On Monday morning, I stood by my father, Jim Hutchinson's, bed in the intensive care unit at Virginia Beach General Hospital.
A large mask covered most of his face, forcing oxygen into his lungs. His skin was yellowed. His hands were puffy.
Tubes carried fluids in and out of his frail body.
My father's 11-year battle with cancer was rapidly coming to an end.
He had lost the ability to talk, and when I arrived at the hospital the day before, my mother and I weren't able to get any kind of reaction from him.
He could barely open his eyes.
On Monday morning, he showed a few fleeting signs of life.
He reacted to my mother's questions by moving his head to answer — yes or no.
At her prompting, I reluctantly approached his bed.
I talked to him.
And then something happened that I will never forget.
His milky, white eyes opened wide and his black pupils focused directly on me.
He saw me.
He knew he was looking at his son.
I have no doubt.
His gaze locked in on me for what seemed like an eternity. I couldn't have moved, even if I wanted to.
He even made an attempt to raise his arms towards his face, as if he was trying to take off the mask and speak.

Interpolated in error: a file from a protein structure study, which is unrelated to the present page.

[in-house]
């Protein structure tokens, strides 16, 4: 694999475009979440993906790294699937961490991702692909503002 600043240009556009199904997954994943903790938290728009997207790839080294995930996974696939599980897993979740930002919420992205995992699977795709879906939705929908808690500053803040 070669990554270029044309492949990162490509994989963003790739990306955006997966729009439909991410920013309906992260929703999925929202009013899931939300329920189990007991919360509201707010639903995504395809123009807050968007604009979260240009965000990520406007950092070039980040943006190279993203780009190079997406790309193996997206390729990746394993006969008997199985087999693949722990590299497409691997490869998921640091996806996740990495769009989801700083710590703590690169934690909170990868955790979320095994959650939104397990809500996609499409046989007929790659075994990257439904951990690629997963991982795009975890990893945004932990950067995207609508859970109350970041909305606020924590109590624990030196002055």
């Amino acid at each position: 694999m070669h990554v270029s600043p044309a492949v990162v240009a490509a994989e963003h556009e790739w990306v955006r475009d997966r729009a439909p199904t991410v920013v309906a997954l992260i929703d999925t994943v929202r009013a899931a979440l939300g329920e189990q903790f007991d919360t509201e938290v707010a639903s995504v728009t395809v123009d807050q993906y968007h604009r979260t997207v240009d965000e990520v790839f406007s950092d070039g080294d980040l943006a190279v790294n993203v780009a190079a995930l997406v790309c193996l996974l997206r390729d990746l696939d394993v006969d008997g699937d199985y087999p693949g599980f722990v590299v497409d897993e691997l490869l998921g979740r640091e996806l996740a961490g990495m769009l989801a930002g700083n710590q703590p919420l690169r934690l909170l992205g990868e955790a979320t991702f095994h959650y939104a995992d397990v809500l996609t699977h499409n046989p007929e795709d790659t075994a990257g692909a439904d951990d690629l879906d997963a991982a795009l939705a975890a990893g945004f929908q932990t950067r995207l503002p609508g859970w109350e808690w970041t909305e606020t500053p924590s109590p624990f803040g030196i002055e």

He was too weak, though.
The moment passed.
His strength faded and by the time I left, his eyes had closed again.
My daughter and wife arrived a few hours later. As they went up to his room, my mother joined me in the lobby.
Her demeanor had changed significantly.
She knew something was different.
Later, my mother would tell me she believed that was the moment that his spirit had left.
She said, "He was waiting for you to get here."
The doctor came in later that evening to discuss compassionate care. We all agreed it was time to let him go.
We gathered at the hospital on Tuesday at 8 a.m.
My father was given medicine to reduce pain and anxiety, then the mask was removed.
The doctor left the room and we waited.
It didn't take long.
Only about 10 minutes.
One last gasp for air and his body fell limp.
He was gone.
There were tissues to dry the tears. My wife and daughter left the room, leaving me, my mother and sister with him.
We stayed for a while.
My mother kissed him on the forehead. I held his hand one last time before I left.
We spent most of the rest of the day together around our family's house. We told stories, played games, looked at pictures, and even played records from dad's collection.
There weren't really many tears.
He had gone peacefully after so many years of pain and suffering.
His body had been crippled by operations, countless rounds of chemotherapy and dozens of other medical issues.
Through it all, he kept his spirit and his hope.
He never stopped fighting.
My father spent his whole life helping people and caring for others — even those he did not know.
He was a great man.
It was a life well-lived.
I will miss him so much, but I'm so glad I got to look into his eyes one last time.
I'm so glad he waited on me to get there.